Mama always said that my sister would ask for a box of new colour pencils in the same way that she asked for an older brother.
It is Mama’s favourite story to tell. Before Papa left, he would say that he had heard it change more times than is good for any story, but I don’t think there is such a thing. Mama tells this story loudly—she always told stories loudly, even the scary bits, and laughed before she reached the funny parts—and everyone had to wait for her. But this was her favourite story, especially at big dinners. I don’t think she ever told other stories as loudly.
We are in the car, and I am sitting in the back with my sister’s bag. Mama is saying she was leaving for work when the teacher called. The first time I heard the story, she said she was reading a book at home. The next time she was at the doctor’s, and once she was at work. Your daughter just doesn’t listen, the teacher was saying. Mama says she was nodding, saying hm in all the right places, because this wasn’t the first time she had been called. I’ve had enough of her, the teacher said. I’ve had enough of you, Mama says she thought. So she drove to school, wondering what her daughter had done.
My sister stretches her legs out in the car. Mama is laughing. She says she found my sister sitting on the last bench in class, drawing. Draw your house, they had been told that day. My sister had drawn a room with large windows that overlooked the rest of a small house. She had dipped her fingers in green paint and had left impressions of their tips as leaves; she had painted a solid block of brown for the trunk and had run her pencil along the wet paint. Mama says it was rough to touch. The walls of the room were a light blue, with wooden bookshelves and yellow lights. Papa used to say it was the nicest house he had ever seen. Mama says she was glad her daughter hadn’t drawn a big house with cream walls and brown doors, and a triangle roof. She took my sister away and put her in another school.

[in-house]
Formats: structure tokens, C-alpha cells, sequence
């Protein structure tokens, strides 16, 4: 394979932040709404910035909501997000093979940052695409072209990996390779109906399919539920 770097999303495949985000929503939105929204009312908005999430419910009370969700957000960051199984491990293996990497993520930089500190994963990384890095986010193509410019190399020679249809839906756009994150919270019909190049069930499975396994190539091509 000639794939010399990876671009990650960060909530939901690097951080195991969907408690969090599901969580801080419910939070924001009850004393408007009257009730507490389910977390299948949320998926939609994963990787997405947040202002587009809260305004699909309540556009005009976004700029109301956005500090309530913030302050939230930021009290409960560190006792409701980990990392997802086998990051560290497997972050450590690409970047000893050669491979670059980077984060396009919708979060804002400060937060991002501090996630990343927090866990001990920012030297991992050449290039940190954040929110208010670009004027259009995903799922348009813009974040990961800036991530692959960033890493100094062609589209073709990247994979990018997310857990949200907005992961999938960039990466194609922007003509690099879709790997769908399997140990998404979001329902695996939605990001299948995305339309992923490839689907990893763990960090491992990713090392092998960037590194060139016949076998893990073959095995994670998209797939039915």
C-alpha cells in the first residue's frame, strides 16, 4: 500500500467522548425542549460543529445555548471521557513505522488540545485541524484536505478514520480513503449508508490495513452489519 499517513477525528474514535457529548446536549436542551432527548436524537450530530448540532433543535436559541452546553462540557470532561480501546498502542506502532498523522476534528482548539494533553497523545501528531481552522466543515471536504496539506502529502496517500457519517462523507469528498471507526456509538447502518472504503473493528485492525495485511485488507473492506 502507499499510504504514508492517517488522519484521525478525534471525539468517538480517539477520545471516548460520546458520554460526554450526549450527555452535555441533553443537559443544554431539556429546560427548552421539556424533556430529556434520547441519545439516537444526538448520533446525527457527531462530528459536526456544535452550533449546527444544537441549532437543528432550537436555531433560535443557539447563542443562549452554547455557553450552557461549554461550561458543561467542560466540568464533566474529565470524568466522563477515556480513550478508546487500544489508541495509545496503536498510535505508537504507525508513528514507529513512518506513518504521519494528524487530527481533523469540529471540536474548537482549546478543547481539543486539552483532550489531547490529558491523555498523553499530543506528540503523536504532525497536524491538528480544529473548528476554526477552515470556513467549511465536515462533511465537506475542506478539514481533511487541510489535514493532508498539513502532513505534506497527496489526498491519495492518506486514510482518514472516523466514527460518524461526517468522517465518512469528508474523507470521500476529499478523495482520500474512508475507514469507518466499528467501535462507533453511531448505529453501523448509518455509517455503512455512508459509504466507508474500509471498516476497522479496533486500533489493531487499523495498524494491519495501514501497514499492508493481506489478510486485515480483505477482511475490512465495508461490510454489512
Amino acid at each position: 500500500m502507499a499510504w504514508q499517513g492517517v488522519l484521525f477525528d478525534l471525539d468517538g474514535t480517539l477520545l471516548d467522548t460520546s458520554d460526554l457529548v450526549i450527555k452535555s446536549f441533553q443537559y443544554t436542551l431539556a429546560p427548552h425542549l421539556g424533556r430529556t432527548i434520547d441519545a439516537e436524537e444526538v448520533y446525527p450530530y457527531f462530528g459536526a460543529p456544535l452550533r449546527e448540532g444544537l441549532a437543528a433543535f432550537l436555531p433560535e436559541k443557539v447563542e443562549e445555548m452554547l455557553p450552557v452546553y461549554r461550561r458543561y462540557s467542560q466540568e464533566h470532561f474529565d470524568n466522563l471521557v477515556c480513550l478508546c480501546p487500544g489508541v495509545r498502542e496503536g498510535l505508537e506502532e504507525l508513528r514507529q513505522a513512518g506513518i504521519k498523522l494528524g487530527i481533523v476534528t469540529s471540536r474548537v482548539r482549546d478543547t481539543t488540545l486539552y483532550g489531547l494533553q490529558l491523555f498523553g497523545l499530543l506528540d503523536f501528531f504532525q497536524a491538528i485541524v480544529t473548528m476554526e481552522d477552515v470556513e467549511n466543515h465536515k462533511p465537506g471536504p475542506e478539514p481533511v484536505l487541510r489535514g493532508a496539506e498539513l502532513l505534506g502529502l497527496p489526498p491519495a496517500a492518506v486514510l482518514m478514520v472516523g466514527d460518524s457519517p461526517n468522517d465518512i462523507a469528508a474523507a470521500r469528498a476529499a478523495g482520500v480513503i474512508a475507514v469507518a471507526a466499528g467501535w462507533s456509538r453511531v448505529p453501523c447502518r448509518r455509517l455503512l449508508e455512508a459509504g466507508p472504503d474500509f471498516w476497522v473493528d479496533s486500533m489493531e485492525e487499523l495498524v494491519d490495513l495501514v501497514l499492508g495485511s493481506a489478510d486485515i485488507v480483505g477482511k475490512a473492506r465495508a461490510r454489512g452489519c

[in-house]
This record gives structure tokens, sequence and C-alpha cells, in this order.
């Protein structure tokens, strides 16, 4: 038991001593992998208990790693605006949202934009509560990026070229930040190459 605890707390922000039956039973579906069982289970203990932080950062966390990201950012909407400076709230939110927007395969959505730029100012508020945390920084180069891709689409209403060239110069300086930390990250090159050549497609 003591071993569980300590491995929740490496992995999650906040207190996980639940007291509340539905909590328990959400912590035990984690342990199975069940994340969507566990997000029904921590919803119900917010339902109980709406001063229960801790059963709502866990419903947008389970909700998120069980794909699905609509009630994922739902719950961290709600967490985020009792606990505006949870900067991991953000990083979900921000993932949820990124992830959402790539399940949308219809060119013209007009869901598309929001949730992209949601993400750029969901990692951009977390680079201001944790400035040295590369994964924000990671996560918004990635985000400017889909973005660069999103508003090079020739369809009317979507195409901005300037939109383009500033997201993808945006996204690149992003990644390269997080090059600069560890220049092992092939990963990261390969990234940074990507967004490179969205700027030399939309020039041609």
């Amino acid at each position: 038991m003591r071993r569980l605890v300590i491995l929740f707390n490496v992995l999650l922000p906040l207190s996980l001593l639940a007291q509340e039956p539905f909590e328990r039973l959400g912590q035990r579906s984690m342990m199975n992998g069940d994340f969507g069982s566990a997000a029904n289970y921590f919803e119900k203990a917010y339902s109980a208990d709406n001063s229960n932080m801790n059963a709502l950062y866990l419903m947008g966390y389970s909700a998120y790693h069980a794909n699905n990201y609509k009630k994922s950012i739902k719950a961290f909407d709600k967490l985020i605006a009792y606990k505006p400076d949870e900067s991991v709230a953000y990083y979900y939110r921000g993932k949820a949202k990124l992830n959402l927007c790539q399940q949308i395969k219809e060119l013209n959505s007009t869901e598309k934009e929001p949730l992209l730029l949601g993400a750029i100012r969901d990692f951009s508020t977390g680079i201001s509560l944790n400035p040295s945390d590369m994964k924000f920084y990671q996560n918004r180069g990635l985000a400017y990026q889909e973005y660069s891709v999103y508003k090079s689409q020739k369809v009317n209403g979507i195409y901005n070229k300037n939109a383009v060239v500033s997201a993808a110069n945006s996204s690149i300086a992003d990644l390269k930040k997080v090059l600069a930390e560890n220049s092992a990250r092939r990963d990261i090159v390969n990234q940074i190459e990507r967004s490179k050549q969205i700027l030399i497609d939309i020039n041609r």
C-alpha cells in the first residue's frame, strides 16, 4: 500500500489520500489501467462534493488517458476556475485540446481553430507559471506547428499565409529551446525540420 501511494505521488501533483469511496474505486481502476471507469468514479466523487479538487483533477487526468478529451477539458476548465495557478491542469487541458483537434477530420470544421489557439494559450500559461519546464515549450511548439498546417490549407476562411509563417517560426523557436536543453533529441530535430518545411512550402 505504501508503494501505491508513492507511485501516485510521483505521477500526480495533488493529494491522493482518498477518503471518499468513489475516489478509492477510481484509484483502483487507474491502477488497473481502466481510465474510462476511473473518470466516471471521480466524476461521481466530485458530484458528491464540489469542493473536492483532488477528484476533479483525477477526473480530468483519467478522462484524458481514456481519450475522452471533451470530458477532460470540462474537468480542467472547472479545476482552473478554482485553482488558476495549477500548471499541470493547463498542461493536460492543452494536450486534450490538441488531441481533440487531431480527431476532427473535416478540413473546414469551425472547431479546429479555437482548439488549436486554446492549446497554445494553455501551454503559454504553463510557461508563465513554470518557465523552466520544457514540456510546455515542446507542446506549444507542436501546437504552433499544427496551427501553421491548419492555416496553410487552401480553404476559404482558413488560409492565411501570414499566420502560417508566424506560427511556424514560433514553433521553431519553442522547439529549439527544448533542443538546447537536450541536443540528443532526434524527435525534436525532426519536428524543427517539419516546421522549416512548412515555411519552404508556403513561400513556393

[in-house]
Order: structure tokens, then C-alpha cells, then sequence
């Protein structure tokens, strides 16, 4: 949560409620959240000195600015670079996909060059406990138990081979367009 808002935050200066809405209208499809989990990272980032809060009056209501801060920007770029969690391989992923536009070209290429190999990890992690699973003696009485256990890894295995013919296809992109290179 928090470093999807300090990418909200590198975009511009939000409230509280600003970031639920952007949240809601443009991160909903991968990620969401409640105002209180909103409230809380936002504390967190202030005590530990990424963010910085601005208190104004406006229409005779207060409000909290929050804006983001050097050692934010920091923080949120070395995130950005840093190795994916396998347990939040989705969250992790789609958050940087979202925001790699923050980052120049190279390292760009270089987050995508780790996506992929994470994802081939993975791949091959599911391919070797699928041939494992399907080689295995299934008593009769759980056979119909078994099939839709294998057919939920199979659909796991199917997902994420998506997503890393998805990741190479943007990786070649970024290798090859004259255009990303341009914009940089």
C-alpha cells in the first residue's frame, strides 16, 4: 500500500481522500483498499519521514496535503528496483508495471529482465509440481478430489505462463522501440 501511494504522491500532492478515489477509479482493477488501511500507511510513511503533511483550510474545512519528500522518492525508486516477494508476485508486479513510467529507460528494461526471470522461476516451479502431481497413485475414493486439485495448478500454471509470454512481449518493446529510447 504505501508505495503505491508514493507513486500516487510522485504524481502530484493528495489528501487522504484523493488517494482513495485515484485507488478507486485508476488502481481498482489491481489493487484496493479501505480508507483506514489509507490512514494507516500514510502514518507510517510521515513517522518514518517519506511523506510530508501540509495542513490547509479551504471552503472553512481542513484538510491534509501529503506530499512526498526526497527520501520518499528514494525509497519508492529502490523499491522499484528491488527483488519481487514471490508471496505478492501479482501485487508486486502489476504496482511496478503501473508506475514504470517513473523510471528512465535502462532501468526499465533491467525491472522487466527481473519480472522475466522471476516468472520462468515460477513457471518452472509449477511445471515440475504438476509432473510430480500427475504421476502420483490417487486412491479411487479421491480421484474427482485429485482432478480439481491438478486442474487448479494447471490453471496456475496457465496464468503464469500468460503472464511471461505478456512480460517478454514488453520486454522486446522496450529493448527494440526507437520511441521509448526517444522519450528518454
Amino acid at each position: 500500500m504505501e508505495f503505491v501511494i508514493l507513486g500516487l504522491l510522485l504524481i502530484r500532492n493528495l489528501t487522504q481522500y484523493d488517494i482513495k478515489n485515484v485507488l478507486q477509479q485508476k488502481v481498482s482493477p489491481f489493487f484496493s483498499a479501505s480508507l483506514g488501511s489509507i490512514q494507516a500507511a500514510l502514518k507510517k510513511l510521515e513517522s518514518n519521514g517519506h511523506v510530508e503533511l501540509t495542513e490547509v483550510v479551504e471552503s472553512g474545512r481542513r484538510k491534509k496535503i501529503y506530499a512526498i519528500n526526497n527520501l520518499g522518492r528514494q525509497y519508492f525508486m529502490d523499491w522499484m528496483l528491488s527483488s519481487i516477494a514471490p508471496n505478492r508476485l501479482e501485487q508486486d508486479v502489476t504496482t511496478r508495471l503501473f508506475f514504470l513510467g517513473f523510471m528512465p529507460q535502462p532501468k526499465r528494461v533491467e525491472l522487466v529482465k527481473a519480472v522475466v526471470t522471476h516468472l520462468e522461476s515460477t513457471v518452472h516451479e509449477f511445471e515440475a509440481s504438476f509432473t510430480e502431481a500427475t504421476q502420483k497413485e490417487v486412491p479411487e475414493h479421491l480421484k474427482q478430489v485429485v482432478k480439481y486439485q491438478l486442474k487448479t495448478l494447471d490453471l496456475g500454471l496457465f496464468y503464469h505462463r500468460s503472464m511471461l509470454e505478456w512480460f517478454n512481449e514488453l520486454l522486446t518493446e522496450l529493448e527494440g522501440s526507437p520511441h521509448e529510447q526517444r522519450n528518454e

We are on our way to the station. Mama is telling us that my sister would ask for a box of new colour pencils in the same way that she asked for an older brother. She never told my sister why it wasn’t possible for her to have an older brother. She says she thought it would give my sister a funny story to tell one day, but I don’t think my sister ever told the story. When he was around, Papa would add that my sister shrugged when they told her about me. Mama does not say this.
My sister was going to Bombay. Mama and I watch her board the train, but we do not cry. I thought Mama would, but my sister had said she wanted to paint in Bombay, and not be asked any questions. I have never seen her say something that seriously. And Mama had always bought her colour pencils when she had wanted them, just like she bought me pretty notebooks to write in. It was the same thing, only this time she bought her a ticket.
We never knew where my sister lived. I didn’t, until she started sending me paintings on small squares of paper. She would call Mama thrice a week, then twice, and then not at all—she made me promise I wouldn’t show her the paintings she sent me. I promised. This is what it means to be sisters, I thought.